Instead, he released Clockers, the novel that would come to be regarded as arguably the best work of his career. This is going to be a long post (I think I kept it at least slightly shorter than Clockers itself), but that’s because there’s a lot to unpack here; out of all of Richard Price’s works, this one casts the longest shadow. Continue reading

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SEA OF LOVE (Film, 1989)

Sea of LoveDirected by Harold Becker

Screenplay by Richard Price

The novel Clockers is probably Richard Price’s most emblematic work, the one most commonly associated with his identity as a writer. The Wire looms large on his resume as well and is certainly his most highly-regarded TV gig, as it will probably remain for everyone who was ever involved with it. But when people talk about Richard Price’s career writing feature films, the credit they most often bring up is the 1989 romantic thriller Sea of Love. It was his first full-length original script to be produced (not counting The Color of Money, which was sort of based on Walter Tevis’s novel), it was a box office hit, and it set the template for the kind of neo-noir movies he’d be working on for the next decade and beyond. Continue reading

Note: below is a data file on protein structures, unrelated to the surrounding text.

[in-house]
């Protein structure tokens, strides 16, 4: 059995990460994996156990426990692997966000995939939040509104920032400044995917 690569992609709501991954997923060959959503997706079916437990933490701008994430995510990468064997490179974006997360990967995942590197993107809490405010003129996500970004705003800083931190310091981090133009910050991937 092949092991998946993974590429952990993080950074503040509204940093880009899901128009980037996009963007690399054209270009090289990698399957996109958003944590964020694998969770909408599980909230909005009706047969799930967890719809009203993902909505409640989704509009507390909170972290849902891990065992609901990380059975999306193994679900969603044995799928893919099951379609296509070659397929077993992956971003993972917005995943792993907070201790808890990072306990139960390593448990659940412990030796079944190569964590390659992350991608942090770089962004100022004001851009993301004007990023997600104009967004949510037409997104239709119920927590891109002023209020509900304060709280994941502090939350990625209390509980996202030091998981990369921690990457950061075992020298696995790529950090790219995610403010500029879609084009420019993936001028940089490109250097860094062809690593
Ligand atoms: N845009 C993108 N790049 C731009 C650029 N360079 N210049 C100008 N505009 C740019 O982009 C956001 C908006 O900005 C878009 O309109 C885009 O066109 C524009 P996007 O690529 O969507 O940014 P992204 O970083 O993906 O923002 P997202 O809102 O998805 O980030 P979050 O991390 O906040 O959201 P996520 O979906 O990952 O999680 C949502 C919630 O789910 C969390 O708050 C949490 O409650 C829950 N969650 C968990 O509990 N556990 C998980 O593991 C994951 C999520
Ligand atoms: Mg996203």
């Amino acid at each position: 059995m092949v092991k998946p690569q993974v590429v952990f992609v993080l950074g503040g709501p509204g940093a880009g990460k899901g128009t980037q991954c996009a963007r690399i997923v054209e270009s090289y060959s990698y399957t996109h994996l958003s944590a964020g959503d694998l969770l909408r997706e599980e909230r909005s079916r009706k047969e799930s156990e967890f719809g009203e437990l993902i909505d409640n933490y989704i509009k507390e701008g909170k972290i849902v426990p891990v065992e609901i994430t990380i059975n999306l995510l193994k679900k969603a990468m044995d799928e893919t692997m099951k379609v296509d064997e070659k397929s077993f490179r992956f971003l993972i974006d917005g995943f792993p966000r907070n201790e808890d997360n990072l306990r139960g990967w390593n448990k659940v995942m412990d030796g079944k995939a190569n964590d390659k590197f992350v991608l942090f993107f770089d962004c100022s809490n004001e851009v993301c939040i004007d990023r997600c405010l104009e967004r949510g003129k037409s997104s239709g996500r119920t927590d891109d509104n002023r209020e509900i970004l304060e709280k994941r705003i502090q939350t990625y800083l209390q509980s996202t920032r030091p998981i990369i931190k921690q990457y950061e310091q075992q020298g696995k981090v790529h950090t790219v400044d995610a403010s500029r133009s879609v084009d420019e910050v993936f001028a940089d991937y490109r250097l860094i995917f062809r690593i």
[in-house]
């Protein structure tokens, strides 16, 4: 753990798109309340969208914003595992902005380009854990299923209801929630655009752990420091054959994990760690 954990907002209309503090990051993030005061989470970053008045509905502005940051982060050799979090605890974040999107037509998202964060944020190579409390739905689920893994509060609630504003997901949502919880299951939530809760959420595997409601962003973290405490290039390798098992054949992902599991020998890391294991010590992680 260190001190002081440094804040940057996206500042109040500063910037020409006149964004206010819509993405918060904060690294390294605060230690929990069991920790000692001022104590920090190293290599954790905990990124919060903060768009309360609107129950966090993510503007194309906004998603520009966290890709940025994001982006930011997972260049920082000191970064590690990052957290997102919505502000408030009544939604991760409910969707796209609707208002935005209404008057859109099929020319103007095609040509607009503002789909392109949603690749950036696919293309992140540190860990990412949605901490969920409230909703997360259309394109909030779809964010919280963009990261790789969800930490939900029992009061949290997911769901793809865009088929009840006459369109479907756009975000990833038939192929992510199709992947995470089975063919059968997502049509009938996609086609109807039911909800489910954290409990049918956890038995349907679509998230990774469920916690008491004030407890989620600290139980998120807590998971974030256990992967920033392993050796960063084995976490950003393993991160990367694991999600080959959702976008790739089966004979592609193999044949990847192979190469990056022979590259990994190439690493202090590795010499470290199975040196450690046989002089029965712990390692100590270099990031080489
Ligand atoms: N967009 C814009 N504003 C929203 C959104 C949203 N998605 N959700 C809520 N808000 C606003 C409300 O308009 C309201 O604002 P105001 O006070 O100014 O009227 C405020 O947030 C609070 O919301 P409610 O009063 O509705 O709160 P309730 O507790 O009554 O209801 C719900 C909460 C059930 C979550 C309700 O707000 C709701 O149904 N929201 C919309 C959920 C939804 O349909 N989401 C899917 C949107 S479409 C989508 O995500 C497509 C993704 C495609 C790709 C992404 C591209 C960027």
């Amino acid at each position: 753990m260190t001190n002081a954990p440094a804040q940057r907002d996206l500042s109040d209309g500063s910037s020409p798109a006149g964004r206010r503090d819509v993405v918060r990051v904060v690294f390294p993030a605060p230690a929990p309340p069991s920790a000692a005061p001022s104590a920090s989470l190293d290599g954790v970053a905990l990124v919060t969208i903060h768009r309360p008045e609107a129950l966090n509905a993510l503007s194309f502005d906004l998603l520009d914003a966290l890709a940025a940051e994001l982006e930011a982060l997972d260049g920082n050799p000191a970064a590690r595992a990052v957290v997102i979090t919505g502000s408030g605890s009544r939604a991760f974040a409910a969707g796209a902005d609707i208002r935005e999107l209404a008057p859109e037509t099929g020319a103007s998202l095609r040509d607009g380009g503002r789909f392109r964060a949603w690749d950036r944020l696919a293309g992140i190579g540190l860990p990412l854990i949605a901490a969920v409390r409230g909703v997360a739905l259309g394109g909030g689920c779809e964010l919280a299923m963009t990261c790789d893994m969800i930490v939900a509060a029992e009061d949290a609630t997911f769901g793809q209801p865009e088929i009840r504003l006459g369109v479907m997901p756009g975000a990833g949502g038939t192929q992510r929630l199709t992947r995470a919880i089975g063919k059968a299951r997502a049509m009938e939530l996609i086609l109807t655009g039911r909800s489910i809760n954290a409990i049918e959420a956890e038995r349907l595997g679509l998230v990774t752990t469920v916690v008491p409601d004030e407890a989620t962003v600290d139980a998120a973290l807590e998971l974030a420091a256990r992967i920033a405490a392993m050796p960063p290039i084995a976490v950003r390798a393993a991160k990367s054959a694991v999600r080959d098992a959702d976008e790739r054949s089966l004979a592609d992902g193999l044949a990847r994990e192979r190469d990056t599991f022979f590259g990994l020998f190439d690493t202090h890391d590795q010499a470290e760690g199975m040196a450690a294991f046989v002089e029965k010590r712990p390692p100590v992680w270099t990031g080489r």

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New York StoriesDirected by Woody Allen, Francis Ford Coppola and Martin Scorsese

Screenplay by Richard Price, Woody Allen, Francis Ford Coppola and Sofia Coppola

This may just be me, but when I think of anthology movies I generally think of scary story collections like Creepshow or Trilogy of Terror, so the concept behind New York Stories immediately seemed unusual and intriguing: Three of America’s most respected directors (Martin Scorsese, Francis Ford Coppola and Woody Allen) each contribute an approximately 40-minute short film set against the backdrop of New York City in its 1980s heyday of decadence and crime. One rarely gets to see filmmakers of this caliber working in the medium of shorts, so this whole project had a lot of potential even apart from the fact that Scorsese’s segment, “Life Lessons,” reunited him with his screenwriter collaborator from The Color of Money and “Bad,” Richard Price. Continue reading

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“ARENA BRAINS” (Short Film, 1987)

Arena BrainsDirected by Robert Longo

Screenplay by Eric Bogosian, E. Max Frye, Robert Longo, Emily Prager and Richard Price

Richard Price had his name on two projects released in 1987. One was the short film “Bad,” possibly the most-viewed, highest-profile project of his career. The other was the short film “Arena Brains,” now one of the most obscure, hardest-to-find titles in his filmography. I’ve referred to other movies on this blog as being available only on VHS, but this is the most VHS-exclusive of them all, without even a foreign DVD release like Streets of Gold or Night and the City have. Except for a couple excerpts, it doesn’t seem to be online anywhere, either, so without a working VCR you really just can’t see it. And this despite its crazily star-studded cast, which includes Ray Liotta, Steve Buscemi, Sean Young and R.E.M.’s Michael Stipe! Continue reading